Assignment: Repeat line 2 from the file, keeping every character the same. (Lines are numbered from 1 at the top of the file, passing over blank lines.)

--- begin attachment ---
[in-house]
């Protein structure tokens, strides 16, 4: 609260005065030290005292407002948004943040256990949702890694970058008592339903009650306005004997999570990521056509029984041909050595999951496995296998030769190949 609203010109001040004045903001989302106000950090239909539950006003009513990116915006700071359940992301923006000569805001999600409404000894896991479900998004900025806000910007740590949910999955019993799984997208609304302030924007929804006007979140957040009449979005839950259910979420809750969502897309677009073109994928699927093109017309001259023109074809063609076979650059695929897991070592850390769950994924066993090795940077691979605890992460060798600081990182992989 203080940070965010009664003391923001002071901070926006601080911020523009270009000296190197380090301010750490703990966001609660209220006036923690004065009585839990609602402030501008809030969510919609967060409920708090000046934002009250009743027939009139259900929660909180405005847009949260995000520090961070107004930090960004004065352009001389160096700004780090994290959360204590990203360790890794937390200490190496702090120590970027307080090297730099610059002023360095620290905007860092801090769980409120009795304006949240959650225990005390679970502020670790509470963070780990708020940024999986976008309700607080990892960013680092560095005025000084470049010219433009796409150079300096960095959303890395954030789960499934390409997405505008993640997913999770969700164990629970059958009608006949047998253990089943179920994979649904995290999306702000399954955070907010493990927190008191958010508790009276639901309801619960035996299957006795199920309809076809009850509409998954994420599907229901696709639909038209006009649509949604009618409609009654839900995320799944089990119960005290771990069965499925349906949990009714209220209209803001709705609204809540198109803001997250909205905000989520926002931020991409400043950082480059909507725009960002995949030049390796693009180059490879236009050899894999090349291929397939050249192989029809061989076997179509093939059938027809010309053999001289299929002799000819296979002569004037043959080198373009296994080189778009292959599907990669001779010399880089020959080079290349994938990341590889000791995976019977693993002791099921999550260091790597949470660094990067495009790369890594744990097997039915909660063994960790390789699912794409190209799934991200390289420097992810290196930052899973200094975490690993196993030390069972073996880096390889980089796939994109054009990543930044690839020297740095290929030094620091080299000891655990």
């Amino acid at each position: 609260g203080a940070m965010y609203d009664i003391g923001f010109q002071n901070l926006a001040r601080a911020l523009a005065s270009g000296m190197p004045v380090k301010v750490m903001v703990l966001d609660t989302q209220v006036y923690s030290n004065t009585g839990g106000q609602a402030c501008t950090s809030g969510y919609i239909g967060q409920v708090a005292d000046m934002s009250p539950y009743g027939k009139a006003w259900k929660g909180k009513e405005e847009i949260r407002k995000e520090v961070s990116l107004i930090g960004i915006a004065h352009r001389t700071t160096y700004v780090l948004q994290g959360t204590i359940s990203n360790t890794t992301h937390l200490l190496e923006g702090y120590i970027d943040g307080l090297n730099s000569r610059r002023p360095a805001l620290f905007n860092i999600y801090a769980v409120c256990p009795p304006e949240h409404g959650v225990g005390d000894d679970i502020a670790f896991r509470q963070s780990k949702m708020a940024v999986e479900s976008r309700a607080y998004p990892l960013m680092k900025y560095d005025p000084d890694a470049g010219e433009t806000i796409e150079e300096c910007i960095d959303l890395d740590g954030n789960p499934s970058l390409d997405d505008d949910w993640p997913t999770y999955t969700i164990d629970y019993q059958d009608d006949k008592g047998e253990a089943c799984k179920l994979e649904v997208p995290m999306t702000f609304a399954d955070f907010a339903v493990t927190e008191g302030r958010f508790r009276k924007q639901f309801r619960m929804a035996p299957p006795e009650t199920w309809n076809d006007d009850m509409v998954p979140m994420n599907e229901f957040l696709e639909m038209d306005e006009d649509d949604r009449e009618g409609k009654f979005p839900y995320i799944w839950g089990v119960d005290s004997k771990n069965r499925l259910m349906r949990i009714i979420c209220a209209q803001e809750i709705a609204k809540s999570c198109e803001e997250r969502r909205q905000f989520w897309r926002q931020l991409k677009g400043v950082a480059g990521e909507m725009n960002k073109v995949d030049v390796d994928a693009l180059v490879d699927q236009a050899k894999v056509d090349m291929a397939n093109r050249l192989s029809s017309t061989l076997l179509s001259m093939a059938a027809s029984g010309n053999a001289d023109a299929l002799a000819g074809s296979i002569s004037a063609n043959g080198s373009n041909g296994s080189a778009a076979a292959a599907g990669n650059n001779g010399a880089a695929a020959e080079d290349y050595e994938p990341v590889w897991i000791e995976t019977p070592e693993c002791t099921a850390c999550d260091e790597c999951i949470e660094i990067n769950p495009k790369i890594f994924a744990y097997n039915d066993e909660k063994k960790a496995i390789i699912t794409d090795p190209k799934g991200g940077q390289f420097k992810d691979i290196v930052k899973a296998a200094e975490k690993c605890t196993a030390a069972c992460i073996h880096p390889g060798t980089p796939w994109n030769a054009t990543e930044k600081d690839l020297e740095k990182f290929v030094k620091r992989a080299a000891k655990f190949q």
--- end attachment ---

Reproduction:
């Protein structure tokens, strides 16, 4: 609260005065030290005292407002948004943040256990949702890694970058008592339903009650306005004997999570990521056509029984041909050595999951496995296998030769190949 609203010109001040004045903001989302106000950090239909539950006003009513990116915006700071359940992301923006000569805001999600409404000894896991479900998004900025806000910007740590949910999955019993799984997208609304302030924007929804006007979140957040009449979005839950259910979420809750969502897309677009073109994928699927093109017309001259023109074809063609076979650059695929897991070592850390769950994924066993090795940077691979605890992460060798600081990182992989 203080940070965010009664003391923001002071901070926006601080911020523009270009000296190197380090301010750490703990966001609660209220006036923690004065009585839990609602402030501008809030969510919609967060409920708090000046934002009250009743027939009139259900929660909180405005847009949260995000520090961070107004930090960004004065352009001389160096700004780090994290959360204590990203360790890794937390200490190496702090120590970027307080090297730099610059002023360095620290905007860092801090769980409120009795304006949240959650225990005390679970502020670790509470963070780990708020940024999986976008309700607080990892960013680092560095005025000084470049010219433009796409150079300096960095959303890395954030789960499934390409997405505008993640997913999770969700164990629970059958009608006949047998253990089943179920994979649904995290999306702000399954955070907010493990927190008191958010508790009276639901309801619960035996299957006795199920309809076809009850509409998954994420599907229901696709639909038209006009649509949604009618409609009654839900995320799944089990119960005290771990069965499925349906949990009714209220209209803001709705609204809540198109803001997250909205905000989520926002931020991409400043950082480059909507725009960002995949030049390796693009180059490879236009050899894999090349291929397939050249192989029809061989076997179509093939059938027809010309053999001289299929002799000819296979002569004037043959080198373009296994080189778009292959599907990669001779010399880089020959080079290349994938990341590889000791995976019977693993002791099921999550260091790597949470660094990067495009790369890594744990097997039915909660063994960790390789699912794409190209799934991200390289420097992810290196930052899973200094975490690993196993030390069972073996880096390889980089796939994109054009990543930044690839020297740095290929030094620091080299000891655990």